Day 1-3 Narupa Reserve. Because we live at sea level here in NJ, the trip was arranged such that we start at least part-way downslope and gradually work our way up the slope to avoid starting our trip with potential altitude problems (realize that Quito is 9,300 ft above sea level!). Fortunately, we arrived on schedule, got settled into our rental car (starting our lists with Vermillion Flycatcher and Sparkling Violetear in the rental lot), and within the hour we were driving over Papallacta Pass in horrendous fog and cold driving rain and towards our first destination, the Cabañas Cascada Rio Hollin and Narupa Reserve, fairly far downslope at 3,590 ft above sea level. Along the way we stopped to stock up on supplies (a 5-gallon jug of water and some snacks) and to sample roadside birds. In this way we found our first Smooth-billed Anis, Black Phoebes, and Southern Lapwings, and at the Cosanga River bridge we found our first Torrent Duck, one of my personal target species for the trip.


Meals at Comedor Susanita were simple, in a roadside open-air setting.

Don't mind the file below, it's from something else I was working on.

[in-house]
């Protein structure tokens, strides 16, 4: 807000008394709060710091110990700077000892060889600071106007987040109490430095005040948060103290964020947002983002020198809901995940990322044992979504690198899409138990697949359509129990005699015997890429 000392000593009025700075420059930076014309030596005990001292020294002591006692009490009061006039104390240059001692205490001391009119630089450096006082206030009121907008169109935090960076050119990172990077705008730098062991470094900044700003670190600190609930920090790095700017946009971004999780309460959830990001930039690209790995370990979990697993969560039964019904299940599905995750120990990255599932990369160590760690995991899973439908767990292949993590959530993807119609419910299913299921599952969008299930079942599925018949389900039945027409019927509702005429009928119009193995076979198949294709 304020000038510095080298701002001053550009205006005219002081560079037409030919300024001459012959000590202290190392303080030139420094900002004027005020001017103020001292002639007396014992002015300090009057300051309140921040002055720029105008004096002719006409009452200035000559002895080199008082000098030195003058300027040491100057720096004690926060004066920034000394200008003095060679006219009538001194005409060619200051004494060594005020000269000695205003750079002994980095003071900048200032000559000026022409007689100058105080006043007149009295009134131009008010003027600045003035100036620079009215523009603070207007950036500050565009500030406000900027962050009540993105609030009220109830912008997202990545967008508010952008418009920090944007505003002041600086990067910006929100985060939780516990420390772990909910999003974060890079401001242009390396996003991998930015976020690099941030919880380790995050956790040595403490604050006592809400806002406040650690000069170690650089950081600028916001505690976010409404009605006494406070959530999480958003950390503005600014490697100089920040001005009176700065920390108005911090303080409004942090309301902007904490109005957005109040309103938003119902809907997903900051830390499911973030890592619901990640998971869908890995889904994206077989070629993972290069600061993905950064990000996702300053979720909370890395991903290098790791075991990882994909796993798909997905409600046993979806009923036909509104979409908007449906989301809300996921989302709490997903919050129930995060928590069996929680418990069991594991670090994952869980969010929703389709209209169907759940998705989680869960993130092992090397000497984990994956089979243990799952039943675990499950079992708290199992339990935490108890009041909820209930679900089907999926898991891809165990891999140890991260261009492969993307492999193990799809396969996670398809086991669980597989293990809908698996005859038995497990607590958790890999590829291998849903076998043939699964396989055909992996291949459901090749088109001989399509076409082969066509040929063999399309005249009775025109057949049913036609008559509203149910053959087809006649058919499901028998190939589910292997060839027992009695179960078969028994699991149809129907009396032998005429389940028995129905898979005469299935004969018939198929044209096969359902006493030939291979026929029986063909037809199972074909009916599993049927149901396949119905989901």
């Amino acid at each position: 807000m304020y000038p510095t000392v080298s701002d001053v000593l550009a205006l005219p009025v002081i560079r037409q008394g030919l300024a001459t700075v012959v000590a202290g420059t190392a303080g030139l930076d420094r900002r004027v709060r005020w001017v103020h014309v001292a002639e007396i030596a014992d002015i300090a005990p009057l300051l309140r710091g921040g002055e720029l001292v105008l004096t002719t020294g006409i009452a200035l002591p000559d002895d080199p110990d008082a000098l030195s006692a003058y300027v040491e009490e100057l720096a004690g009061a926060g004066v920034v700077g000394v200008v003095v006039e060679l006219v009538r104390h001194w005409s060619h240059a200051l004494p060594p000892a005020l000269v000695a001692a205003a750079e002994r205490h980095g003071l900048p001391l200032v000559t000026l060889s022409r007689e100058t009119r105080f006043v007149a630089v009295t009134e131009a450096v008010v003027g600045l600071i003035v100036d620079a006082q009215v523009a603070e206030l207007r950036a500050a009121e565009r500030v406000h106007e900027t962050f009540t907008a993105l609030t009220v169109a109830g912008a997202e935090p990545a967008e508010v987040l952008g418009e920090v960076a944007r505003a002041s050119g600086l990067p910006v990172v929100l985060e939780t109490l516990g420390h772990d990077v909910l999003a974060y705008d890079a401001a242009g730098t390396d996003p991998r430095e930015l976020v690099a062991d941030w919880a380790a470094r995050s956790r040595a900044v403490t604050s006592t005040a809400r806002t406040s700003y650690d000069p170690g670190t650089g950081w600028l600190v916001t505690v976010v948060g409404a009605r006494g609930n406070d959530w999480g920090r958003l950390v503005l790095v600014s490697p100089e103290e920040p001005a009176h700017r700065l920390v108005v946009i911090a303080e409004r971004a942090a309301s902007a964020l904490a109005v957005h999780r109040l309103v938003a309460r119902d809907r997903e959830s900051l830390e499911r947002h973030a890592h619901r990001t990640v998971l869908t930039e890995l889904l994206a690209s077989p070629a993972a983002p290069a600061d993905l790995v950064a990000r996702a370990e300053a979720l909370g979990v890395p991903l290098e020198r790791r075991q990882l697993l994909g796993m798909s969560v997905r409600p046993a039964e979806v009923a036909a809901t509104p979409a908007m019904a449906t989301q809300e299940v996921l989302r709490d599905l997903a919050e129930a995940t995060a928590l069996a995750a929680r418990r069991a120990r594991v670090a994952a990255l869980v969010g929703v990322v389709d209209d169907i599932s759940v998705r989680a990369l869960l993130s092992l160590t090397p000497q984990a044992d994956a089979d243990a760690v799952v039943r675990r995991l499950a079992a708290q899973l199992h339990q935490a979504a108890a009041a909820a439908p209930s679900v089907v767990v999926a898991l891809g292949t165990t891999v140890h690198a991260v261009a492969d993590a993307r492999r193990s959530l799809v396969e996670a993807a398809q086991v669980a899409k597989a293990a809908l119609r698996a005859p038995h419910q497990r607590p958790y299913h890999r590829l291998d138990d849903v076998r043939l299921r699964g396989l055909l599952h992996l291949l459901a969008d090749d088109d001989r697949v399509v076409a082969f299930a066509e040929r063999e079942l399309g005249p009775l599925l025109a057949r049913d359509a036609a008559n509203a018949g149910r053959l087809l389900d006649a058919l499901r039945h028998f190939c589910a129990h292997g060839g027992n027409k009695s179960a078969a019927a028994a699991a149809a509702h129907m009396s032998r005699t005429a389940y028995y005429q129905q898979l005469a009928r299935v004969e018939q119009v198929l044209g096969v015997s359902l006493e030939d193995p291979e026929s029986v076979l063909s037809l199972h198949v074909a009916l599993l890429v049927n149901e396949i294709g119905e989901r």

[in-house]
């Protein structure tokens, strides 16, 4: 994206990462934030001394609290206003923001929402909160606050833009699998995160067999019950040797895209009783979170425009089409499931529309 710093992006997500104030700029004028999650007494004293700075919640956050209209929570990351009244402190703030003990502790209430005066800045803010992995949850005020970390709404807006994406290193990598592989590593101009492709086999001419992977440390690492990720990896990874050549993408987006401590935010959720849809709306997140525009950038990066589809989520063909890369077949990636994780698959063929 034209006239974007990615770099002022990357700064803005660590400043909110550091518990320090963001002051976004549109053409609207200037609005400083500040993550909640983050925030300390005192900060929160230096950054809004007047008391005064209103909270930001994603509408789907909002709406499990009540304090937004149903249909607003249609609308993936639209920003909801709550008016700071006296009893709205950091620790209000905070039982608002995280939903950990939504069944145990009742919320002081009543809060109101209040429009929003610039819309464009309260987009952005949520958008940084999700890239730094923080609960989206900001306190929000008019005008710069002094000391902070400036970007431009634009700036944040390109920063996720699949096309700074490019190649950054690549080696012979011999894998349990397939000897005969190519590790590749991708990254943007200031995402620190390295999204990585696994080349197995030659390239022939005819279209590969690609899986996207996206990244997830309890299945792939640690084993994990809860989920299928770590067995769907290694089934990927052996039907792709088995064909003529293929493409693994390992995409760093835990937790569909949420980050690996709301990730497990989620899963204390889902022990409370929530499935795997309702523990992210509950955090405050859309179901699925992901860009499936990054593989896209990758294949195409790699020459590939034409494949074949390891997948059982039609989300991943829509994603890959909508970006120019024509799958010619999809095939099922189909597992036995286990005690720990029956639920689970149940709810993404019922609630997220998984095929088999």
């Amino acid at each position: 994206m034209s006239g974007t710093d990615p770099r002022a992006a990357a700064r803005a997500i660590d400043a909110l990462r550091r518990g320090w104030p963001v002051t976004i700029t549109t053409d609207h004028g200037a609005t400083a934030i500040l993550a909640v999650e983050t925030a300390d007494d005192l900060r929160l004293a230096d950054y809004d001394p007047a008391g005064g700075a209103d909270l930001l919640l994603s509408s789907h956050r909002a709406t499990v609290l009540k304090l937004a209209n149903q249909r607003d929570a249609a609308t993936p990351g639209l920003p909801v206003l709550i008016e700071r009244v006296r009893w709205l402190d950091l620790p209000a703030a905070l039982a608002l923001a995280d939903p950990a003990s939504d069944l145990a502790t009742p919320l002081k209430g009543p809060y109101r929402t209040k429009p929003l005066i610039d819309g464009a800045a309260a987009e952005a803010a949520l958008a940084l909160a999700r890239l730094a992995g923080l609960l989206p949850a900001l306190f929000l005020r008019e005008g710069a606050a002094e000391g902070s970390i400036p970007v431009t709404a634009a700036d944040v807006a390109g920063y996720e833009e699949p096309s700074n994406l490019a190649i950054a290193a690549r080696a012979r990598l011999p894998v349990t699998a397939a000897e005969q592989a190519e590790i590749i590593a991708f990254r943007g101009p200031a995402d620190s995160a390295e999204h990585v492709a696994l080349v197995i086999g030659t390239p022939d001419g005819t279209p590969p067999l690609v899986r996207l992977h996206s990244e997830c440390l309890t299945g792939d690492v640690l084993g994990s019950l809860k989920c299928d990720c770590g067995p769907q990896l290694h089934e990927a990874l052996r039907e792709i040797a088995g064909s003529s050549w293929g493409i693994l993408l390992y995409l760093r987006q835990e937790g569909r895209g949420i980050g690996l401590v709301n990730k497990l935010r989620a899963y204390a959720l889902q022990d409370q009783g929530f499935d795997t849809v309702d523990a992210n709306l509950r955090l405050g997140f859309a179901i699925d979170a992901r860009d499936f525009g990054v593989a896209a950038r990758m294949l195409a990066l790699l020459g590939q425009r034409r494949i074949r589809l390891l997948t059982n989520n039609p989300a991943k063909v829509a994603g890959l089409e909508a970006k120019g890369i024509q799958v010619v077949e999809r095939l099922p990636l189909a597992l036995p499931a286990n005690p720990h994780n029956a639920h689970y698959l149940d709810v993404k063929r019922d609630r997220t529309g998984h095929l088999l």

We arrived at Cabañas Cascada Rio Hollin with some trepidation, since we did not know much about it. That trepidation disappeared immediately, and we found this local business to be one of the delights of our trip. If you are planning a self-guided trip to the region, we recommend staying here. Don’t expect anything fancy; just a clean, simple place to say and authentic home-cooked local fresh food. The cabaña consists of a single building with two large rooms that can be rented separately; one room contains two queen-sized beds and the other has three twin beds. There is an expansive deck with polished wood, all positioned a mere hundred yards or so away from a ~30 ft waterfall. The family that owns the cabañas lives on the grounds and also operates the small Comedor Susanita, where we had all our meals. There is a small garden with hummingbird feeders that kept us busy watching the plentiful Many-spotted Hummingbirds interspersed with occasional Golden-tailed Sapphires, White-tailed Hillstars, Black-throated Brilliants, Gould’s Jewelfronts, and Wire-crested Thorntails. After a good night sleep to recover from our travels, we met our guide for the day, Mario Pilataxi (manager of Narupa Reserve) for breakfast at the comedor. Within a minute of finishing breakfast, Mario called out “Amazonian Umbrellabird”, as three of these cotingas landed in a nearby tree. They are not spectacular-looking birds, being all-black, but how can you not love seeing a bird with that exotic name? Great start!